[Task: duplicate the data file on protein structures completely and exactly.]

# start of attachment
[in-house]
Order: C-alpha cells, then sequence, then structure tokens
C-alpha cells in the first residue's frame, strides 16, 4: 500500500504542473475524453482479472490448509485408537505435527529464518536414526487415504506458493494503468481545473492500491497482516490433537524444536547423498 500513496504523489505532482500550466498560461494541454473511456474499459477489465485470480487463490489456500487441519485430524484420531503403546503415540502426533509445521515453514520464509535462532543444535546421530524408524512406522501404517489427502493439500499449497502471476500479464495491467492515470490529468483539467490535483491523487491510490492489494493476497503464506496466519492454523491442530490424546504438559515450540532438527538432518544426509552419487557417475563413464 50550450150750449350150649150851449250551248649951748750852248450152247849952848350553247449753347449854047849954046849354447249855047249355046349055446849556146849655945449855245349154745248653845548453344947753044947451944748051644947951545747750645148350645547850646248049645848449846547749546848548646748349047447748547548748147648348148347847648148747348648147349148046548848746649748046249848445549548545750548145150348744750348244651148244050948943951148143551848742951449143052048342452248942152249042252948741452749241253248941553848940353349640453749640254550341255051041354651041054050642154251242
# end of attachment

[in-house]
Order: C-alpha cells, then sequence, then structure tokens
C-alpha cells in the first residue's frame, strides 16, 4: 500500500504542473475524453482479472490448509485408537505435527529464518536414526487415504506458493494503468481545473492500491497482516490433537524444536547423498 500513496504523489505532482500550466498560461494541454473511456474499459477489465485470480487463490489456500487441519485430524484420531503403546503415540502426533509445521515453514520464509535462532543444535546421530524408524512406522501404517489427502493439500499449497502471476500479464495491467492515470490529468483539467490535483491523487491510490492489494493476497503464506496466519492454523491442530490424546504438559515450540532438527538432518544426509552419487557417475563413464 50550450150750449350150649150851449250551248649951748750852248450152247849952848350553247449753347449854047849954046849354447249855047249355046349055446849556146849655945449855245349154745248653845548453344947753044947451944748051644947951545747750645148350645547850646248049645848449846547749546848548646748349047447748547548748147648348148347847648148747348648147349148046548848746649748046249848445549548545750548145150348744750348244651148244050948943951148143551848742951449143052048342452248942152249042252948741452749241253248941553848940353349640453749640254550341255051041354651041054050642154251242